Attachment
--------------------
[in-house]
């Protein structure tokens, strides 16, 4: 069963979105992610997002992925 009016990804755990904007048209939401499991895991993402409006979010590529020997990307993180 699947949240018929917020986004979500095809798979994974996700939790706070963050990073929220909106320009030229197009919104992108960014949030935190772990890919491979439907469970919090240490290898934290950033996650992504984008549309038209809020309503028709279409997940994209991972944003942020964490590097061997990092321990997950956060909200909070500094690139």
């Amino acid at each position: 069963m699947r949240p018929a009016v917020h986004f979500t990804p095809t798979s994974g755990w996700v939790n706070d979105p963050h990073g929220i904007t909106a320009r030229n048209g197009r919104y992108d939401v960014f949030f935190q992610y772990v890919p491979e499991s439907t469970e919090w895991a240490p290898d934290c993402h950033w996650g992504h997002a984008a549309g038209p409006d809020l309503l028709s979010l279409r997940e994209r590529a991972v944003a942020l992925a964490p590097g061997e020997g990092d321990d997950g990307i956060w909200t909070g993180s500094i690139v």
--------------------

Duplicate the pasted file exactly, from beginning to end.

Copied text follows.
[in-house]
């Protein structure tokens, strides 16, 4: 069963979105992610997002992925 009016990804755990904007048209939401499991895991993402409006979010590529020997990307993180 699947949240018929917020986004979500095809798979994974996700939790706070963050990073929220909106320009030229197009919104992108960014949030935190772990890919491979439907469970919090240490290898934290950033996650992504984008549309038209809020309503028709279409997940994209991972944003942020964490590097061997990092321990997950956060909200909070500094690139």
């Amino acid at each position: 069963m699947r949240p018929a009016v917020h986004f979500t990804p095809t798979s994974g755990w996700v939790n706070d979105p963050h990073g929220i904007t909106a320009r030229n048209g197009r919104y992108d939401v960014f949030f935190q992610y772990v890919p491979e499991s439907t469970e919090w895991a240490p290898d934290c993402h950033w996650g992504h997002a984008a549309g038209p409006d809020l309503l028709s979010l279409r997940e994209r590529a991972v944003a942020l992925a964490p590097g061997e020997g990092d321990d997950g990307i956060w909200t909070g993180s500094i690139v």